My “granite counter repair / souvenir of an Irish pub in Japan” story

Sooner or later, this happens to the edges of a lot of granite kitchen counters:

Not our kitchen counter, but an example of the sort of damage it had.

A couple of weeks ago, it happened to our kitchen counter, along the edge facing the right side of the kitchen sink.

The culprit

The chip in our counter came courtesy of a certain glass stein emblazoned with the logo of Sapporo LION, a chain of beer halls in Asia:

I’ve had this glass stein since 1998. It’s a souvenir of an evening in Japan, and of one stop in particular: Dubliners, an Irish Pub in Kobe. It’s another data point for my theory that once a city reaches a certain size and population, someone opens an Irish pub.

Yours Truly and Anne, Dubliner’s Irish Pub, Kobe, 1998.

I’d spent the prior ten days in the Philippines, and stopped in Japan for a week to visit my friend Anne, who was there for a year to teach English. It was her birthday, and I was taking her out on the town. You can see the stein in the photo above — it’s the one that Anne’s holding.

Alan Ryan and Anne, Dubliner’s Irish Pub, Kobe, 1998.

We spent a fair bit of our time there talking with the barman, Alan Ryan (he’s the gentleman in the photo above). When it was time to leave, he quickly washed out the stein and gave it to me. “To remember your time here, mate,” he said. I’ve had it ever since.

Life pro tip: If you take digital photos, annotate them or give them meaningful file names and be sure to include the names of the people in them. When you dig them up 19 years later for a blog article (or simply for old times’ sake), you’ll be glad that you included that info.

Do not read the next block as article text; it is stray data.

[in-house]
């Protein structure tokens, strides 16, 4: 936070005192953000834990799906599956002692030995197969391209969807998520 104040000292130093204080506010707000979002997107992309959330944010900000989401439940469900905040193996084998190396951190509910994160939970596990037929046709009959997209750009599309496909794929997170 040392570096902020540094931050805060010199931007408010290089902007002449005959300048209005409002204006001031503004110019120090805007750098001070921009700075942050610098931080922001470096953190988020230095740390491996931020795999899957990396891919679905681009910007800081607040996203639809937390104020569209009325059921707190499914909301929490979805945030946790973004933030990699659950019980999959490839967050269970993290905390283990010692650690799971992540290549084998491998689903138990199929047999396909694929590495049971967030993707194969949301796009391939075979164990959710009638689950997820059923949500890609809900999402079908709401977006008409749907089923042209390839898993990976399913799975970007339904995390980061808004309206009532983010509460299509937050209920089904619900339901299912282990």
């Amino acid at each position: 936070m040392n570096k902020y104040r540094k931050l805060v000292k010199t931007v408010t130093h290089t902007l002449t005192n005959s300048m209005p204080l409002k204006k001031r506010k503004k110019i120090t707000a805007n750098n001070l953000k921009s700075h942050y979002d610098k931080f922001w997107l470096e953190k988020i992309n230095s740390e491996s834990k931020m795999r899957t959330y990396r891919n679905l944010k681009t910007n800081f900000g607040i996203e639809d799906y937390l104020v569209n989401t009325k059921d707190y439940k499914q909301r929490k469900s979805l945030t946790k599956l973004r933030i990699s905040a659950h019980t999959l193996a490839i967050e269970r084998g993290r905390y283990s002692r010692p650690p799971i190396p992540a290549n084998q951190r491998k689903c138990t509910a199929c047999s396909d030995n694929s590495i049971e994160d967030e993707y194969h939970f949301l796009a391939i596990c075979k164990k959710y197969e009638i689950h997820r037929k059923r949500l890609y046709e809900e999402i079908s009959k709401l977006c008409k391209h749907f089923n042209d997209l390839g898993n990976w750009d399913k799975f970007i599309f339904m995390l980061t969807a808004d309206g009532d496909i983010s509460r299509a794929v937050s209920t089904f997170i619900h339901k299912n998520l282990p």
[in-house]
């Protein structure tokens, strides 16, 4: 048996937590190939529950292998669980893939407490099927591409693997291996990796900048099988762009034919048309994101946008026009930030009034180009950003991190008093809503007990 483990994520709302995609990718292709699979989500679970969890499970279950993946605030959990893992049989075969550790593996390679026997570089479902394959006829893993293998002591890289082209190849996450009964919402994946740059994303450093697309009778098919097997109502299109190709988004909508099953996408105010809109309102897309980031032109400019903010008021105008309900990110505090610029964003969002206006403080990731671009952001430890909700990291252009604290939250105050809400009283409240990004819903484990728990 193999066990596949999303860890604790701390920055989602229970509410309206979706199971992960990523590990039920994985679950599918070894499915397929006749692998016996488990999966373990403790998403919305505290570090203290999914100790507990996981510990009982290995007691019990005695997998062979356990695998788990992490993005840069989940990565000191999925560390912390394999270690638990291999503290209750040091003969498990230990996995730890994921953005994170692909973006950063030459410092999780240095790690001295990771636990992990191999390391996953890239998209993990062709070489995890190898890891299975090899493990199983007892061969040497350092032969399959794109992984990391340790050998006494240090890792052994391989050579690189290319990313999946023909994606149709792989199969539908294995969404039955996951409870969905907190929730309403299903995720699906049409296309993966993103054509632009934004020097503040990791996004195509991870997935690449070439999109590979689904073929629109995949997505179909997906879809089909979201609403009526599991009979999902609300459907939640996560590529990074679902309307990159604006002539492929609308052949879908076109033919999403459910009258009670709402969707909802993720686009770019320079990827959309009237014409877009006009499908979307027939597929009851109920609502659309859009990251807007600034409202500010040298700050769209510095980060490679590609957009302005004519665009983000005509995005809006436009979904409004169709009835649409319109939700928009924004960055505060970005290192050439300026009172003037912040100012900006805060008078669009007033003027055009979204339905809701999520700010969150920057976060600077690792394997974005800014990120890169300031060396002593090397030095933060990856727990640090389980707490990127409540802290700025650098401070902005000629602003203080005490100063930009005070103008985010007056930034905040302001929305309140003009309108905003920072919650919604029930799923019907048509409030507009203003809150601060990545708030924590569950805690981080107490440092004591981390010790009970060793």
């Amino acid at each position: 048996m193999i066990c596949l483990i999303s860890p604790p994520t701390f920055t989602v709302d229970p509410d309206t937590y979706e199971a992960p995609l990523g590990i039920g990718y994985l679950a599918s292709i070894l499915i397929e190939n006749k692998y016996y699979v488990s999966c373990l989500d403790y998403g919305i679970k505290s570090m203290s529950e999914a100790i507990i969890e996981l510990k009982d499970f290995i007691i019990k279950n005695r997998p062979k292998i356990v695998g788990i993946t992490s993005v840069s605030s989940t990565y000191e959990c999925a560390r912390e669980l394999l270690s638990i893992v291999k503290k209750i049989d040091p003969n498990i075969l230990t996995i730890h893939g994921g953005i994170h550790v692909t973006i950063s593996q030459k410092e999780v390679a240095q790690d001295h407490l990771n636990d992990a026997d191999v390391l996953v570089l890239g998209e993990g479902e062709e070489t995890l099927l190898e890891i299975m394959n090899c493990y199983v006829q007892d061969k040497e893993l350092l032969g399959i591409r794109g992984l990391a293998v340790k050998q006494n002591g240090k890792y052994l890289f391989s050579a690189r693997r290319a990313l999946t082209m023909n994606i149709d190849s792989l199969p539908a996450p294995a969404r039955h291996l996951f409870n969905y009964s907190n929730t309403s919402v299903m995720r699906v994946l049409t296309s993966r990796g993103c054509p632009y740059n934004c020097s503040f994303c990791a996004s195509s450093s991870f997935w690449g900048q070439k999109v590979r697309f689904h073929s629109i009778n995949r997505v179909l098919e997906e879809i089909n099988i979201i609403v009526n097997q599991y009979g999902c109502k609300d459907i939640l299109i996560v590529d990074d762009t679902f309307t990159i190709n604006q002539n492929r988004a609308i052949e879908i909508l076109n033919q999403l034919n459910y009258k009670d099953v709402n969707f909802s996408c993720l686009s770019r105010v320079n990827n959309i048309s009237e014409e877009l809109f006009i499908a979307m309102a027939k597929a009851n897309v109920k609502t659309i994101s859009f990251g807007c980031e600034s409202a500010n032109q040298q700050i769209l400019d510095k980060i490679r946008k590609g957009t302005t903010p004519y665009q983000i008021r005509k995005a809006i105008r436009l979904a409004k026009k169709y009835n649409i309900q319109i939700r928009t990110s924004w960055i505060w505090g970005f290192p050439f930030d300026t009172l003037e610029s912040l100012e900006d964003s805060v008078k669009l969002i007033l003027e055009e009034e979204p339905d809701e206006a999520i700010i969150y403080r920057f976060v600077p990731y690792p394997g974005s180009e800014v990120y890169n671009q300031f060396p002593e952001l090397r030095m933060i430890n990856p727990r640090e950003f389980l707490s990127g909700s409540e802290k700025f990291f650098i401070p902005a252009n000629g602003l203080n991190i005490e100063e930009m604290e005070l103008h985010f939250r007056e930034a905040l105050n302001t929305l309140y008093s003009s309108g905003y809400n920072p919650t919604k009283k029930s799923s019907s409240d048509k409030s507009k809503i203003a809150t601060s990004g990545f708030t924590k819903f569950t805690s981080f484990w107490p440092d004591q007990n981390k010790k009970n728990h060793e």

The chip

19 years later, I still use the stein regularly. I was washing it, and in the process of moving from the sink and onto the counter to dry, bumped it against the edge of the sink. A small chunk of granite went flying, and we were the not-so-proud new owners of a chipped counter.

You might think that glass would lose in a conflagration with granite, but this is a particular heavy and well-made stein designed to survive years of imbibing, carousing, and general abuse at the hands of salarymen boozing it up at izakayas. I’d tapped it against the counter at the right angle (or the wrong one, depending on your point of view) and the damage was done.

Anitra found the missing chunk of granite. It didn’t completely fill the chip; the rest of the counter that had broken off was a fine powder. I was time to do some research into undoing the damage.

I found a number of repair methods online that varied in cost and effort, but the super glue method was intriguing, as it was cheap and well within my home repair capabilities. The method is pretty simple:

  1. Use super glue to re-attach any granite chunks that have broken free and to fill in any remaining cracks or holes, then
  2. Sand and polish away any excess super glue.

This video should give you a general idea of what I did:

Most of the instructions I found recommended using a think gel-type super glue.

I used Gorilla Super Glue Gel and super-glued the granite chunk into the chip. I filled the remaining cracks with excess glue. I gave the area a fine mist of water from a spray bottle — the hydroxyl ions in water cause the cyanoacrylate (super glue’s active ingredient) to form long, strong polymer chains, which is why the stuff forms a solid bond.

My initial plan was to try sanding off the excess glue manually. After working furiously but fruitlessly for a half hour, I said “screw it”, biked to Lowes, and picked up a Black & Decker attach-to-your-drill sanding and polishing kit. I connect the attachment to my drill, and after five minutes of careful power-sanding with the kit’s sandpaper, the counter surface was smooth again.

The super glue dried as a translucent whitish solid. Using a black permanent marker, I drew a pattern to match the dark veins in the granite. Here’s what my repair looked like after that:

Almost there…

I then power-buffed the work using the blue sponge-like disk in the sanding and polishing kit, and then power-polished it using the kit’s fuzzy cloth. I then used some granite countertop sealant on the repair.

Here’s the end result. You’d be hard pressed to spot the damaged area:


I’m pleased with the result, and especially pleased that the repair cost less than $15 in materials!

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